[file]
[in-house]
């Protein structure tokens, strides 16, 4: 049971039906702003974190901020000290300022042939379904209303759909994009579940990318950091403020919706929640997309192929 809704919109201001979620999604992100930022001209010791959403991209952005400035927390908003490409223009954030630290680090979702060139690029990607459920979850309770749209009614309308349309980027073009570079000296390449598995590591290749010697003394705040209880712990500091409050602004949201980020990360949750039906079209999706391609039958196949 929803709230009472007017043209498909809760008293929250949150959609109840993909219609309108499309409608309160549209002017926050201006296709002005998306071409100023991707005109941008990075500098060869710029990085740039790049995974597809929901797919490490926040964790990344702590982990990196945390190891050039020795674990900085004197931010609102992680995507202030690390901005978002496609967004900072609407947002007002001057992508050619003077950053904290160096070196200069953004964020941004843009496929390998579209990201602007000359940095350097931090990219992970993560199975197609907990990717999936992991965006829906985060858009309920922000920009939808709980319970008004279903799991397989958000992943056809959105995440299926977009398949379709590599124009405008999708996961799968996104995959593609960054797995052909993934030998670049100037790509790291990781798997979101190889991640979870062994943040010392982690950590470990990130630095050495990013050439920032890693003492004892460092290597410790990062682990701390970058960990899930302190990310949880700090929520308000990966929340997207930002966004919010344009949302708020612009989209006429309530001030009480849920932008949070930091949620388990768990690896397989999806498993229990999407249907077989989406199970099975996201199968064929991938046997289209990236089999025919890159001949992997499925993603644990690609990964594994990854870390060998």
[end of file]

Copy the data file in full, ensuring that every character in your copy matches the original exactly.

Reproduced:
[in-house]
């Protein structure tokens, strides 16, 4: 049971039906702003974190901020000290300022042939379904209303759909994009579940990318950091403020919706929640997309192929 809704919109201001979620999604992100930022001209010791959403991209952005400035927390908003490409223009954030630290680090979702060139690029990607459920979850309770749209009614309308349309980027073009570079000296390449598995590591290749010697003394705040209880712990500091409050602004949201980020990360949750039906079209999706391609039958196949 929803709230009472007017043209498909809760008293929250949150959609109840993909219609309108499309409608309160549209002017926050201006296709002005998306071409100023991707005109941008990075500098060869710029990085740039790049995974597809929901797919490490926040964790990344702590982990990196945390190891050039020795674990900085004197931010609102992680995507202030690390901005978002496609967004900072609407947002007002001057992508050619003077950053904290160096070196200069953004964020941004843009496929390998579209990201602007000359940095350097931090990219992970993560199975197609907990990717999936992991965006829906985060858009309920922000920009939808709980319970008004279903799991397989958000992943056809959105995440299926977009398949379709590599124009405008999708996961799968996104995959593609960054797995052909993934030998670049100037790509790291990781798997979101190889991640979870062994943040010392982690950590470990990130630095050495990013050439920032890693003492004892460092290597410790990062682990701390970058960990899930302190990310949880700090929520308000990966929340997207930002966004919010344009949302708020612009989209006429309530001030009480849920932008949070930091949620388990768990690896397989999806498993229990999407249907077989989406199970099975996201199968064929991938046997289209990236089999025919890159001949992997499925993603644990690609990964594994990854870390060998």